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Writing and Thinking On Your Feet

I’ve been thinking about what to write about on here throughout this past week. Knowing I had other deadlines and meetings this week, I had little time left to dedicate to writing a post. My mom visited this weekend (love you, Mom!) so I wasn’t planning to spend time blogging Saturday and Sunday either. A little over half of my heart has been telling me it’s okay to miss this week.

But the smaller part of my heart (that happens to be more ambitious) reminds me of my intention with blogging every week – this is my non-negotiable writing practice.

Even though I write in many facets throughout the day, the blog is my practice court, meant for helping me form consistency, establish structure, and improve on telling a story.

What I didn’t realize until I did start putting pen to paper on this draft is that my blogging practice is also challenging my ability to think on my feet – the theme that has been smacking me in the head all week long.

On Tuesday mornings before my work day, I sit like an eager student in a room full of Toastmasters, taking in inspiration. I’m also waiting anxiously to be called on for Table Topics.

Table Topics takes up about 10 minutes or so of a Toastmasters meeting. The Topicsmaster thinks up a list of questions based on the theme of the week and calls on members randomly to come to the front of the room and answer the question. The member then gives their answer in a 1- to 2-minute speech. No, we don’t know the questions ahead of time.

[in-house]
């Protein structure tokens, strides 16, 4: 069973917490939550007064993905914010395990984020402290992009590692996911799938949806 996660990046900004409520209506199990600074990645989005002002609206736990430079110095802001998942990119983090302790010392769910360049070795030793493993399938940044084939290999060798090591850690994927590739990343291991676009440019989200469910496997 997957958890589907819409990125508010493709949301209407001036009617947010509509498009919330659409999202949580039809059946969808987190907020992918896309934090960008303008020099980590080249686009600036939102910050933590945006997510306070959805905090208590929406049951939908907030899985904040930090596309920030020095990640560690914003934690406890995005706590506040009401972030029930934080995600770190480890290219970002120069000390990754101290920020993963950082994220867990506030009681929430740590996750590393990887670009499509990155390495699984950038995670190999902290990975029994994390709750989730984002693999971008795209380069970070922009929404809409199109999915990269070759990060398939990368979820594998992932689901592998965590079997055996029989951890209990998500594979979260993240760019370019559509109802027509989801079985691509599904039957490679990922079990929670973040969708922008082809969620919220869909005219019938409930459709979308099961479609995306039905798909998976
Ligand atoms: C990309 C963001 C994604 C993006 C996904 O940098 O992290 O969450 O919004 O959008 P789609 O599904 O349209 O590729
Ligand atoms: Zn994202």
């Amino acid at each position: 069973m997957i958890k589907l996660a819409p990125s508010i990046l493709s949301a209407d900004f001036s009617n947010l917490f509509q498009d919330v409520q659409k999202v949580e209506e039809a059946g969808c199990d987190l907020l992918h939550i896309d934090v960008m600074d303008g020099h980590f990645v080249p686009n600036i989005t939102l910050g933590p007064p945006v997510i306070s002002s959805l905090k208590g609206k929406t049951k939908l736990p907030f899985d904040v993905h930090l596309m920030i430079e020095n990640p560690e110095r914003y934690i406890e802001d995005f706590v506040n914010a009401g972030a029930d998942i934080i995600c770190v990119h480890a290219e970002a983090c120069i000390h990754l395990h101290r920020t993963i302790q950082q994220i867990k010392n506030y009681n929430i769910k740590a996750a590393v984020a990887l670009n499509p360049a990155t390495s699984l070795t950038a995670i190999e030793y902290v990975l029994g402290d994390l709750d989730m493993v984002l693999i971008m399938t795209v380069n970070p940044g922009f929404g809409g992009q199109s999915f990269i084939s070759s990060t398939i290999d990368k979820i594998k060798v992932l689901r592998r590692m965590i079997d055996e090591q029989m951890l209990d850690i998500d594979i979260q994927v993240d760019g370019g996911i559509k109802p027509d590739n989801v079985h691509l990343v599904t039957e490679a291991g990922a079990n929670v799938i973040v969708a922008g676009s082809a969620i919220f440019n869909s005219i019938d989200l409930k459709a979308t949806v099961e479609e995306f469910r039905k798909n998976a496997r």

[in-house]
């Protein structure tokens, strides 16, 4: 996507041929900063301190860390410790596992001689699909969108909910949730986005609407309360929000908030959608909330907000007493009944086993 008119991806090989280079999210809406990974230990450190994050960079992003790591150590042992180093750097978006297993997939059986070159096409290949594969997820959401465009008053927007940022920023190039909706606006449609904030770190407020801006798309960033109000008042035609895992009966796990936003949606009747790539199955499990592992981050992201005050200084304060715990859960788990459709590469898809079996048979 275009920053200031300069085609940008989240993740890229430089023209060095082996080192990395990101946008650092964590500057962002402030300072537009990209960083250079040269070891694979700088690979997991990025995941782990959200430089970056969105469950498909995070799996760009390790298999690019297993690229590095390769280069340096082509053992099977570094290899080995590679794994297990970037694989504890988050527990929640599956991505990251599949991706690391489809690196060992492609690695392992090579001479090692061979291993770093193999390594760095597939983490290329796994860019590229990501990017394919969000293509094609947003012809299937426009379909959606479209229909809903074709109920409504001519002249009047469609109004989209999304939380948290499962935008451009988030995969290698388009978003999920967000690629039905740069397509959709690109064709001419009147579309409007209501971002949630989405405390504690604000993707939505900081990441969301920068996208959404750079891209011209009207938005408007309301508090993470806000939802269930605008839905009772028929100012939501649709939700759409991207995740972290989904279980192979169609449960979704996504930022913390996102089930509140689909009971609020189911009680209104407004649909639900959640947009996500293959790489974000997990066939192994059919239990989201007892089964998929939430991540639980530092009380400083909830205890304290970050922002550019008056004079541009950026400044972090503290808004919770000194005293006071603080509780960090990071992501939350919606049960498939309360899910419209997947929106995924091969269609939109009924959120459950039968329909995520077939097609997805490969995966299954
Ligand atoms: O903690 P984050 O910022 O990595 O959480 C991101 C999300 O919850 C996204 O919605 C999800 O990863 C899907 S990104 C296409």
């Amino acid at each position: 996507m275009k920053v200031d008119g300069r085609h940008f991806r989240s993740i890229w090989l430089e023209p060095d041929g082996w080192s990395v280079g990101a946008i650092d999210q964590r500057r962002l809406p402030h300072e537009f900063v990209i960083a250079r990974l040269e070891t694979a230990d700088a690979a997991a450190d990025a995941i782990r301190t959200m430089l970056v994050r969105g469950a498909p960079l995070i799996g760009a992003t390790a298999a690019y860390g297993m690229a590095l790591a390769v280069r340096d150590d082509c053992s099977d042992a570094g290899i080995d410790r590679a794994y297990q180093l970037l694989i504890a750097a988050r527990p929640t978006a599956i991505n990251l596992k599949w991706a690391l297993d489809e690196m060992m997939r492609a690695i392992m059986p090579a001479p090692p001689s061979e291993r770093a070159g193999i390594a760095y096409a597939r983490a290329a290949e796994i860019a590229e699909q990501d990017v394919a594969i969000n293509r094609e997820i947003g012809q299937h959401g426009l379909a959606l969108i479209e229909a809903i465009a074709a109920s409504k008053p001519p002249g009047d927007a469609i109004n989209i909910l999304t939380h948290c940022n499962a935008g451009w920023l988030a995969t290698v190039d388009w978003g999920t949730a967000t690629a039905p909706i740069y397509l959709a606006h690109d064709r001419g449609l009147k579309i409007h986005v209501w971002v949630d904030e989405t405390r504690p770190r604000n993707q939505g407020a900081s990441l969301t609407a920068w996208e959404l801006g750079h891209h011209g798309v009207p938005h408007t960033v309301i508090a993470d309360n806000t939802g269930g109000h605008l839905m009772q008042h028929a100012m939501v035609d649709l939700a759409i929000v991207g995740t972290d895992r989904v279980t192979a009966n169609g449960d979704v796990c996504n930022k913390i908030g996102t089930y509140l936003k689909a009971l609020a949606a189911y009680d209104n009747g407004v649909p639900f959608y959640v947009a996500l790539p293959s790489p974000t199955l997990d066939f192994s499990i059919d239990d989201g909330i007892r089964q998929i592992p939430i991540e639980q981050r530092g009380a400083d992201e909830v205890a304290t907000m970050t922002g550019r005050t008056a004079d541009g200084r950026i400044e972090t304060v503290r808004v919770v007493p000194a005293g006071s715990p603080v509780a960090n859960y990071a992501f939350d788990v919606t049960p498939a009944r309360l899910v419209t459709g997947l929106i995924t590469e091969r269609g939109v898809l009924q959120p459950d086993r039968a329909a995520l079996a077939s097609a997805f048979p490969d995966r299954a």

It’s an opportunity for new members to get uncomfortable, to dive in, to practice.

The last two weeks, the questions have been based on politics. My least favorite and least understood topic of all topics.

This week, I spoke for 48 seconds about why I should be dictator of the world. I sat down unsatisfied, because I didn’t even hit the time qualification of one minute. After taking my seat, I thought about all the things I could’ve said, the response I wish I would’ve had. I felt like an idiot.

The best part about Toastmasters, so far, is that they don’t let you leave feeling like an idiot. After Tuesday’s meeting, a veteran member named Bill pulled me aside and gave me some pointers.

  • We’re aware of the theme of the meeting a week ahead of time. Collect some memories and discussion points on the topic internally before Tuesday morning.
  • When you’re asked a question, repeat the question out loud and buy yourself some time to think over it. Then spit out what you already thought of on the topic, given that it’s likely related to the question. Maybe it has a relevant spin. Either way, you’re buying your brain a few more seconds.
  • Finally, answer the question the best you can.
  • Now you’ve said enough to show you have some say on the matter. Your brain has had a minute to think over what it really needs to say. You’re less likely now to leave the conversation thinking about what you wish you would have said.

“It’s this ability to think on your feet that comes up so often in life,” Bill said.